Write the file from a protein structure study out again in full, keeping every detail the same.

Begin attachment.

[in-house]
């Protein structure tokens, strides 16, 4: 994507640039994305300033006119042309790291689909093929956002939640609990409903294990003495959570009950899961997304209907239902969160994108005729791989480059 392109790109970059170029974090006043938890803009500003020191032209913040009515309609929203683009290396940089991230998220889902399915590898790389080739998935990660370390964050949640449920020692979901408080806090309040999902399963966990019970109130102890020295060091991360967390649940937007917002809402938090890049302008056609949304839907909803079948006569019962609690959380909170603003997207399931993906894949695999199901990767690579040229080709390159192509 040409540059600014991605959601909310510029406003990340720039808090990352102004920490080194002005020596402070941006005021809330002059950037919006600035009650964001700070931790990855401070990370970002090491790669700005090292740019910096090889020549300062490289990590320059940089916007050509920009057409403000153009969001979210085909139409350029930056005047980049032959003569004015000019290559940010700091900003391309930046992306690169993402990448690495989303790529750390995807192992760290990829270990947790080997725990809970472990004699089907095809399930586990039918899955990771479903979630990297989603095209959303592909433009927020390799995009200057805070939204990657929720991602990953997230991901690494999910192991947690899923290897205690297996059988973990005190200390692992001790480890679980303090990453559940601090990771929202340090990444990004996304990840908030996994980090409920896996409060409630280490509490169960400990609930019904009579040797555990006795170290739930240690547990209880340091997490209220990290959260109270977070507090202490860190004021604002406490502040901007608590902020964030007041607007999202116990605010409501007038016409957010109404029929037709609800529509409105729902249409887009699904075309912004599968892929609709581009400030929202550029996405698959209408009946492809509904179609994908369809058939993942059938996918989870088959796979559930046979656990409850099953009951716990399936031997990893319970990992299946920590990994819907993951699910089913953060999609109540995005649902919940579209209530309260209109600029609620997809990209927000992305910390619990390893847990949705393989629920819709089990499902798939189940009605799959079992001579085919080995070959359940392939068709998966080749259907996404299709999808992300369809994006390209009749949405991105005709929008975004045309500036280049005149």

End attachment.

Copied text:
[in-house]
């Protein structure tokens, strides 16, 4: 994507640039994305300033006119042309790291689909093929956002939640609990409903294990003495959570009950899961997304209907239902969160994108005729791989480059 392109790109970059170029974090006043938890803009500003020191032209913040009515309609929203683009290396940089991230998220889902399915590898790389080739998935990660370390964050949640449920020692979901408080806090309040999902399963966990019970109130102890020295060091991360967390649940937007917002809402938090890049302008056609949304839907909803079948006569019962609690959380909170603003997207399931993906894949695999199901990767690579040229080709390159192509 040409540059600014991605959601909310510029406003990340720039808090990352102004920490080194002005020596402070941006005021809330002059950037919006600035009650964001700070931790990855401070990370970002090491790669700005090292740019910096090889020549300062490289990590320059940089916007050509920009057409403000153009969001979210085909139409350029930056005047980049032959003569004015000019290559940010700091900003391309930046992306690169993402990448690495989303790529750390995807192992760290990829270990947790080997725990809970472990004699089907095809399930586990039918899955990771479903979630990297989603095209959303592909433009927020390799995009200057805070939204990657929720991602990953997230991901690494999910192991947690899923290897205690297996059988973990005190200390692992001790480890679980303090990453559940601090990771929202340090990444990004996304990840908030996994980090409920896996409060409630280490509490169960400990609930019904009579040797555990006795170290739930240690547990209880340091997490209220990290959260109270977070507090202490860190004021604002406490502040901007608590902020964030007041607007999202116990605010409501007038016409957010109404029929037709609800529509409105729902249409887009699904075309912004599968892929609709581009400030929202550029996405698959209408009946492809509904179609994908369809058939993942059938996918989870088959796979559930046979656990409850099953009951716990399936031997990893319970990992299946920590990994819907993951699910089913953060999609109540995005649902919940579209209530309260209109600029609620997809990209927000992305910390619990390893847990949705393989629920819709089990499902798939189940009605799959079992001579085919080995070959359940392939068709998966080749259907996404299709999808992300369809994006390209009749949405991105005709929008975004045309500036280049005149």